In this way, activities for promoting mental health are proactively implemented in developed countries to promote positive mental health, in addition to professional mental health services, which are provided to prevent and treat psychiatric disorders and mental health problems. These attempts can be said to be very intriguing in the sense that they have one thing in common – they all aim to prevent mental health problems through enhancing positive mental health, not focusing on mitigating depression, anxiety, etc.
Act-Belong-Challenge Campaign for Promoting Mental Health
We launched our Act-Belong-Challenge Campaign for promoting mental health in response to the need to prevent mental health problems among children in the affected areas in the aftermath of the tsunami caused by the Great East Japan Earthquake. The Act-Belong-Challenge Campaign makes recommendations in three categories: Act (i.e., keep mentally, physically and socially active), Belong (i.e., belong to a group, join a social activity) and Challenge (i.e., take on a volunteer role, start a new activity). Similar to promoting physical health (for example awareness building campaigns promoting non-smoking, exercise or a healthy diet), this campaign promotes behaviors that help people maintain good mental health.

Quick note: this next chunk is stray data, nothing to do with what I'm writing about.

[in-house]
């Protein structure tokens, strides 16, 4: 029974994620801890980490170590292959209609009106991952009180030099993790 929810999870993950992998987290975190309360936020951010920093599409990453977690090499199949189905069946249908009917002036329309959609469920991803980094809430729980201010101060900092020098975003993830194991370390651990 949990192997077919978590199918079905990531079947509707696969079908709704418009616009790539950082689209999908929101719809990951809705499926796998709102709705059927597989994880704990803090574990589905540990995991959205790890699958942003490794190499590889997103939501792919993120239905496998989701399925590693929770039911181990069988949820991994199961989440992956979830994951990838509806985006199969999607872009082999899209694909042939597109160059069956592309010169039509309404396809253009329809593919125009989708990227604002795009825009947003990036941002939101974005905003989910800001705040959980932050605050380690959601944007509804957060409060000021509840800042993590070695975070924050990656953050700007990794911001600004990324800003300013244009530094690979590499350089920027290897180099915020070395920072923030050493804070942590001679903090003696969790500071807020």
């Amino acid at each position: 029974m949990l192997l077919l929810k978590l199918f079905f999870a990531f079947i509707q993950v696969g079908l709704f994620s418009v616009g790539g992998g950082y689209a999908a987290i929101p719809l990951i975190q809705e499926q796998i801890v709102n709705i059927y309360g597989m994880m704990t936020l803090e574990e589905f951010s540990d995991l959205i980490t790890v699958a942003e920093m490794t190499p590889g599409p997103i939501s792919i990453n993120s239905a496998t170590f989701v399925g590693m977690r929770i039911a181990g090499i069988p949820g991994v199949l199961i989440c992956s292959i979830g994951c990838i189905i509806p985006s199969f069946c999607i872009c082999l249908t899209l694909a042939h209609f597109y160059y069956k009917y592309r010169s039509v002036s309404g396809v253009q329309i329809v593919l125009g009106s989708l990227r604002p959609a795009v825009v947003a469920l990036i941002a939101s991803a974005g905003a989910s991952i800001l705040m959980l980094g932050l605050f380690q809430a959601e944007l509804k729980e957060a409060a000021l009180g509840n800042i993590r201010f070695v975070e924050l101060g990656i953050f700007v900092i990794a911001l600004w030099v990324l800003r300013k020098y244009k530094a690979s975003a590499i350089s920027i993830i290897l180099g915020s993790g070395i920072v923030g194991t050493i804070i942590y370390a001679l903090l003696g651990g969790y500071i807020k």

Taking advantage of the period without class during the autumn festivals at Waseda last November, I visited Professor Donovan at the University of Western Australia, who had kindly provided us with information to support the development of our Act-Belong-Challenge Campaign. In Western Australia, a campaign for promoting mental health named Act-Belong-Commit Mentally Healthy WA is being carried out on a grand scale. This visit has given me the opportunity to see the awareness-building campaign with my own eyes and realize that this mental health promotion is more like marketing than psychology or psychiatry, as it focuses on how can bring people to see the importance of mental health and how it can lead people to proactively develop behaviors contributing to positive mental health and endeavors to reach different walks of life by using a wide variety of tools and communications media.